Reviews are an incredibly powerful tool to use to your advantage, but collecting them simply isn’t enough. User reviews are the most under-tested element on product pages – and can have significantly positive effects on conversion rates.
It’s challenging to think of ways to test reviews because you haven’t created the content yourself. You can’t tell people what to write, but you certainly have control over the tools you give them and the way you choose to present the content they provide you with.
Here are eight elements you can test in your user reviews:
Stars are typically the most common rating icons, but that doesn’t mean you can’t personalize them to fit your brand. Here’s an example from Bloomingdale's who use purple hearts instead of yellow stars for product ratings:
Your customers aren’t copywriters and not all shoppers will take the time to read lengthy reviews. Create different rating dimensions for your products and this way you can ensure that:
- Reviews are tackling the most important aspects of your product.
- Reviewers have the option to click, write, or do both.
- Readers can get a visual “at-a-glance” snapshot of the review.
Here’s an example:
Getting a review from an expert or celebrity is great but, believe it or not, it’s still something you need to test. According to a study by Bizrate.com, 59 percent of users considered customer reviews to be more valuable than expert reviews. Based on that, you should either test having an expert review, or show that you have a mix of regular and expert ones.
Check if your review platform allows for formats other than text and encourage buyers to upload pictures and images of themselves.
Here’s a video review of Mr. Clean’s Magic Eraser. Note that you’ll need some sort of filtering or moderating mechanism in place so you don’t end up with ChatRoulette type of content.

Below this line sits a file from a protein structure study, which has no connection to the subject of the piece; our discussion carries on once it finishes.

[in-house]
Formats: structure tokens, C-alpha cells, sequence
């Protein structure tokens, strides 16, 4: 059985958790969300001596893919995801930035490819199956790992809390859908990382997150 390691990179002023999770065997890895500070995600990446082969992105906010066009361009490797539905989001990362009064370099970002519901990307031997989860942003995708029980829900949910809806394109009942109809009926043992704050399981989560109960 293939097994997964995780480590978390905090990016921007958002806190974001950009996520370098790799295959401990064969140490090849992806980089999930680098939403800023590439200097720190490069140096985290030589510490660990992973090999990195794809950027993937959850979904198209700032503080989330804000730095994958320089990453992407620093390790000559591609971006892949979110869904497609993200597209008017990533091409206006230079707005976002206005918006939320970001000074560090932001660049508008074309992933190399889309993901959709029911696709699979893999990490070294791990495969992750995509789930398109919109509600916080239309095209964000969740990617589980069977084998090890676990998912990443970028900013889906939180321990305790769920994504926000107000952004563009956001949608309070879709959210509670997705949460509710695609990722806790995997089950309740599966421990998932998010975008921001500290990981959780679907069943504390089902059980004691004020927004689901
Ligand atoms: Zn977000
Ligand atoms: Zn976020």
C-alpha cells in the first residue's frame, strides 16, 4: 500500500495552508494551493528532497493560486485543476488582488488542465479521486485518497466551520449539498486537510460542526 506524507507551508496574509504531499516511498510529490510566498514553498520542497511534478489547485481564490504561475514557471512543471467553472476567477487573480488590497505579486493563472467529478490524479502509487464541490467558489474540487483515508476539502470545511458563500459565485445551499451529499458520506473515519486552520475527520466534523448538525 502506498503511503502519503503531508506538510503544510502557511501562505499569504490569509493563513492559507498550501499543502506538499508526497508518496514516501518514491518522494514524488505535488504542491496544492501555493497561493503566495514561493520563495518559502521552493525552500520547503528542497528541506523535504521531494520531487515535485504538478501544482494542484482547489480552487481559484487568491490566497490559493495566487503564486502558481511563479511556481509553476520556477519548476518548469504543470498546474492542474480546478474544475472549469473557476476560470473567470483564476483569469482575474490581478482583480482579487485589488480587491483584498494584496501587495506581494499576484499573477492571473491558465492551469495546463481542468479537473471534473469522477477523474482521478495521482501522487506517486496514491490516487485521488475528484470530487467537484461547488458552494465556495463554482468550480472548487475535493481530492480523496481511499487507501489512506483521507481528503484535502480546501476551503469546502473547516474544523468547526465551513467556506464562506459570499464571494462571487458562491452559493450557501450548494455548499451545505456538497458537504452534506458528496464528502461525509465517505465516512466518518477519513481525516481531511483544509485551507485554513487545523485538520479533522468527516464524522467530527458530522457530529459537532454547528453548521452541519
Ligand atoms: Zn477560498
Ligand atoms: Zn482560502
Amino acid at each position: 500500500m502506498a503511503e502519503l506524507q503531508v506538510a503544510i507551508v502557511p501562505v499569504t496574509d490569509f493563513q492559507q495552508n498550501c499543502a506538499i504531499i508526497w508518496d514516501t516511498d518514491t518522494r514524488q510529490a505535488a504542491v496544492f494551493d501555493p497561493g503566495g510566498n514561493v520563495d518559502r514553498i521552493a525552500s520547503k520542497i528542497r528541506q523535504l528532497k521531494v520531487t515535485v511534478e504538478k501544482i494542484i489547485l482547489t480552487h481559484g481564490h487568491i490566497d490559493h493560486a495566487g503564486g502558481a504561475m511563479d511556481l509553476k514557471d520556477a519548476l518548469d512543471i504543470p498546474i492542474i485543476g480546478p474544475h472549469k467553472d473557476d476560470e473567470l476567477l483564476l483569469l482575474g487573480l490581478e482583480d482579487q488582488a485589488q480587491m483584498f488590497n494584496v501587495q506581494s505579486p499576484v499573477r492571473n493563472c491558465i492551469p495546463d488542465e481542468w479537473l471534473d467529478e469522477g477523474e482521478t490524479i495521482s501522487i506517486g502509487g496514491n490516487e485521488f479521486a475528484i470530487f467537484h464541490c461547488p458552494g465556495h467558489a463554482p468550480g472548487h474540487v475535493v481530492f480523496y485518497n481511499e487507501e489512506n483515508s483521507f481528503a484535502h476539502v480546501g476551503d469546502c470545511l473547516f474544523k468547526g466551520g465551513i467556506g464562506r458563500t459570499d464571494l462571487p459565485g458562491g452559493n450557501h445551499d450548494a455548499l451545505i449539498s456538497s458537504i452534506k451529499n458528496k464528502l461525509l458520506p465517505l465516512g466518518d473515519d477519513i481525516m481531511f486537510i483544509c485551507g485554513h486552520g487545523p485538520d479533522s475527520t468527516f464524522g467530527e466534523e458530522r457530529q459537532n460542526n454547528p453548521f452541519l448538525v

Above or below the fold? On the product page, or on a separate one? Where you place your reviews matters and the best way to find out is by testing which location contributes the most positively to your success metrics.
Here’s an example of P90X where on a small snapshot of the reviews is visible on the product page and the rest on a separate one.
Review summaries are great for shoppers who don’t necessarily want to take the time to read multiple reviews. Going beyond average stars and ratings, the following website does a great job of summarizing reviews against the most important product dimensions and splits them up by pros and cons:
Some reviewers prefer to be anonymous, and every site should offer them that option. The downside, however, is that some (if not most) anonymous reviews can be perceived as fake, insincere, or robotic.
Here’s a great example of how you can add more personality (and less identity) to a review. Ask for things like location, age bracket, gender, and shopping frequency:
As for non-anonymous users, offer them recognition, status, or badges to reward them for their contributions and create elements of trust around their content.
8. Zero Reviews
Realistically, it’s challenging to get reviews for every single one of your product. But you also don’t want to end up with something that looks like this:
In this case, consider other forms of interaction like the bar below:
Some interaction is better than none, even if all you end up showing is a number of people who “own” the product but don’t necessarily have something to say about it. Think of the effect of something like “over 3 Million copies sold” without actually needing to see the feedback of some of those buyers. That’s the same concept you’re trying to achieve here.
Which of these test elements do you think would be the most effective for your site? Have you tested any of them before? If so, what kind of results did you see? Share your thoughts and comments below.
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